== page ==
• On Thursday, Health executive Boaz Otieno said in a statement that three more people had tested positive for the Indian variant, raising the number to eight.
• Otieno said disease surveillance teams had begun tracing the contacts of the eight who were working at a fertiliser plant in Kibos and those in isolation.
The Kisumu county administration has isolated 100 people who came into contact with five patients who tested positive for the Indian Covid-19 variant.
Health executive Boaz Otieno on Thursday said in a statement that three more people had tested positive for the Indian variant, raising the number to eight.
Otieno said disease surveillance teams had begun tracing the contacts of the eight who were working at a fertiliser plant in Kibos and those in isolation.
“The county government of Kisumu has stepped up surveillance after the Indian variant of Covid-19 was detected in the county,” the statement reads.
Acting director general of Health Patrick Amoth said on Wednesday that the five cases were identified on Thursday last week on arrival in the country before the ban on flights from India was imposed.
The cases were picked up following gene sequencing carried out on samples taken to the national government testing laboratories.
Otieno said the situation is under control but urged Kisumu residents to be vigilant and adhere to Covid-19 protocols.
"Our disease surveillance teams are alert and contact tracing is going on. Our people must avoid gatherings and wear masks at all times," Otieno said.
On Wednesday, Dr Amoth said the results of the genome sequencing for more samples at Kemri Walter Reed centre in Kisumu were expected in a week.
"This variant has been picked in Kenya and because of connectivity, it was just a matter of time. You cannot put barriers to prevent a virus from accessing your territory," Amoth said.
"We picked this from a sample of Indian travellers who are doing some work in the western part of Kisumu. We have gone ahead together with the Kisumu county health team to do contact tracing."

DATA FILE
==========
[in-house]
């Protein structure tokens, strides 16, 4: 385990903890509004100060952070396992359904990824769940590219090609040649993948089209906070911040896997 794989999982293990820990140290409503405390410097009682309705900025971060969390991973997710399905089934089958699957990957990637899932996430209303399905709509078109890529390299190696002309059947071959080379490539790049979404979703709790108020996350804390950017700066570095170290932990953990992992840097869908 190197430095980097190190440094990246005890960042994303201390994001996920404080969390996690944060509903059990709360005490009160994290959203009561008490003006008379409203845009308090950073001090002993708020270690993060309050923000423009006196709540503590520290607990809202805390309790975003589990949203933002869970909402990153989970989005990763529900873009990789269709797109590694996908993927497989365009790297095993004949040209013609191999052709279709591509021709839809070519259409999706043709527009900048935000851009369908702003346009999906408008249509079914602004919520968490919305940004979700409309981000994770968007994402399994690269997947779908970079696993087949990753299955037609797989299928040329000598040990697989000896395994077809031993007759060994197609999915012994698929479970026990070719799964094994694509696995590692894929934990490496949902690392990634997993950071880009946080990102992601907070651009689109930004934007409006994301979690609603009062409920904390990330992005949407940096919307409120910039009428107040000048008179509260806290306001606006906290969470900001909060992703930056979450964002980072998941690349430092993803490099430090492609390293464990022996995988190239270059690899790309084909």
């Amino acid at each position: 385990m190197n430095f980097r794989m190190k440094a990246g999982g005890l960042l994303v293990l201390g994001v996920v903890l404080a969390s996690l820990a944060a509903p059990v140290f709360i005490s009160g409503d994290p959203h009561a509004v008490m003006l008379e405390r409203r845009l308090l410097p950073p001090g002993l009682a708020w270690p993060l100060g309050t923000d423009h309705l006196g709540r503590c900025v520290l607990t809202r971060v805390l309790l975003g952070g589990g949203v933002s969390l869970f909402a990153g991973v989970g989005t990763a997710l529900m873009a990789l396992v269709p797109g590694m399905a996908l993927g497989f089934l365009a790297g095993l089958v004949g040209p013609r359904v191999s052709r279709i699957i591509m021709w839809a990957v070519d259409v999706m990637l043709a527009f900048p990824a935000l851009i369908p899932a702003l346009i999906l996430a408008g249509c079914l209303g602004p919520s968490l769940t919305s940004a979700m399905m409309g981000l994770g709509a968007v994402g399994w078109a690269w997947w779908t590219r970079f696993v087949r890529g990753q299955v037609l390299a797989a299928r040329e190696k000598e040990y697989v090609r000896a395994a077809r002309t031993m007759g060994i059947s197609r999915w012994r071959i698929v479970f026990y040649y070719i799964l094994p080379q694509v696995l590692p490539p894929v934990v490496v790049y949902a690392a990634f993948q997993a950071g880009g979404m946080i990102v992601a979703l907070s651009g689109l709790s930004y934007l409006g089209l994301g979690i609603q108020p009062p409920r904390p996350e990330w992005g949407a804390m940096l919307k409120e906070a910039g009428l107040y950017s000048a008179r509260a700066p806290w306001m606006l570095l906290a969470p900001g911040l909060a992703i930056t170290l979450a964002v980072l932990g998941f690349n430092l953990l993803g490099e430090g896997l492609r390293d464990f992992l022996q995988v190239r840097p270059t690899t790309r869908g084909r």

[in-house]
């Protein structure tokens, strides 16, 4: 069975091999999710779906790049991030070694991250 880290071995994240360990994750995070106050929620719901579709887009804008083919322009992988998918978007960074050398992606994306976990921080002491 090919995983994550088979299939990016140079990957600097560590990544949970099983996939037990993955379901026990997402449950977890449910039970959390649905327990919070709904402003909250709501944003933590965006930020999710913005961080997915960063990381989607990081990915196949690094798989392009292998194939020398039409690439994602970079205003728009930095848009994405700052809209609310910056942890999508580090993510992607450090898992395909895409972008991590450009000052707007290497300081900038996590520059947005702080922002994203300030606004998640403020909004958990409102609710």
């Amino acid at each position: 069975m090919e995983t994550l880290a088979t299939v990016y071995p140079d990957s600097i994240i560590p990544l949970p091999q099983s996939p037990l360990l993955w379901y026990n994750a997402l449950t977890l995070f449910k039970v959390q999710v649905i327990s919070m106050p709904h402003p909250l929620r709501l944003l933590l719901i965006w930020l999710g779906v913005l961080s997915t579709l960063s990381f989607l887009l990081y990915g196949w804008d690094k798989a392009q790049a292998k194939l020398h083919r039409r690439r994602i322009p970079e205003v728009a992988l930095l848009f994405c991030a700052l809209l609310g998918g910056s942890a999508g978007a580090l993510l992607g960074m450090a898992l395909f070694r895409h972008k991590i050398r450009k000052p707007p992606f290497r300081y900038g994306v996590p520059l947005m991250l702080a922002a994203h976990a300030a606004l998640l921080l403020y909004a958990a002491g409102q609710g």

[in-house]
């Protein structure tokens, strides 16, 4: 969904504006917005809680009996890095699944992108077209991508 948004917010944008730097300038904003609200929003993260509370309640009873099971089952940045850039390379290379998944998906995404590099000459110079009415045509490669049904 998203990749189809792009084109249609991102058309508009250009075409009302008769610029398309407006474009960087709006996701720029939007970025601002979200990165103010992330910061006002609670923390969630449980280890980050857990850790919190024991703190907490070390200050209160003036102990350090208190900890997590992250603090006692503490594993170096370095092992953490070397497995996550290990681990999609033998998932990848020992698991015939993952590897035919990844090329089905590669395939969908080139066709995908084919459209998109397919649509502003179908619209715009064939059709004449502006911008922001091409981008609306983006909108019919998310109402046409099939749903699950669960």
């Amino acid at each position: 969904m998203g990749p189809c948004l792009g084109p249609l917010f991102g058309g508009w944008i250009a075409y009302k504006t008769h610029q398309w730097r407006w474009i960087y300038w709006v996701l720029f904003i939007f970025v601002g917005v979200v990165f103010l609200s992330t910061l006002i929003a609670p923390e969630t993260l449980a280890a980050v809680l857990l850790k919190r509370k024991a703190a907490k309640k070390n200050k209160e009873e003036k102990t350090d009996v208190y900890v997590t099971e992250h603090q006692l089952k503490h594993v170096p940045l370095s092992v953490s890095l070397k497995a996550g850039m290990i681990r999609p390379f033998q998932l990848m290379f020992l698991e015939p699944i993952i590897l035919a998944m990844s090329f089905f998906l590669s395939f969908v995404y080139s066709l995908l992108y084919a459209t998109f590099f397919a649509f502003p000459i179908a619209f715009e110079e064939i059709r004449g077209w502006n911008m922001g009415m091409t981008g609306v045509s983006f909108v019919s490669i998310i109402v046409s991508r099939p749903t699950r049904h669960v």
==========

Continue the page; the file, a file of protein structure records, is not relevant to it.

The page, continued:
Dr Amoth said the five were staying in a camp, making it easier to do tracing.
The B.1.617 variant has been blamed for India’s second wave of infection that has pushed the Asian country’s cases to more than 20 million.
Kisumu residents on Thursday expressed concern and shock at the news that the variant had been discovered in the county.
"Seeing what is happening in India, we have everything to worry about. This is scary news to everyone," Migosi estate resident Josephine Akech said.
George Okoth, who resides in Kibos, called on the county government to fumigate the area.
"We are asking the Health department to carry out fumigation on this estate. We are not safe at all," he said.
Grace Akeyo accused the fertiliser firm of negligence in controlling the movement of its foreign employees.
"Why did they allow the people to come into the area at a time when India was experiencing a surge in Covid-19 cases? I feel they were reckless and not mindful of the welfare of the other people who now are at risk of getting the strain," she said.
The World Health Organization has classified the new strain as a variant of interest, meaning concerted efforts must be taken to put it under control.
The variant has also been detected in Uganda, from a national who had returned from a visit to India.
The Africa Centres for Disease Control and Prevention has warned India’s intense outbreak was a reminder that Africa must stay vigilant.
“The variant will definitely go anywhere because you cannot put a wall and stop the virus from moving and what viruses do is to mutate so they change; sometimes they mutate and change and become weak, sometimes that change makes them stronger,” the CDC advisory said.
Last week, the government imposed a ban on flights between India and Kenya for 14 days to prevent the spread of the Indian variant.
(edited by o. owino)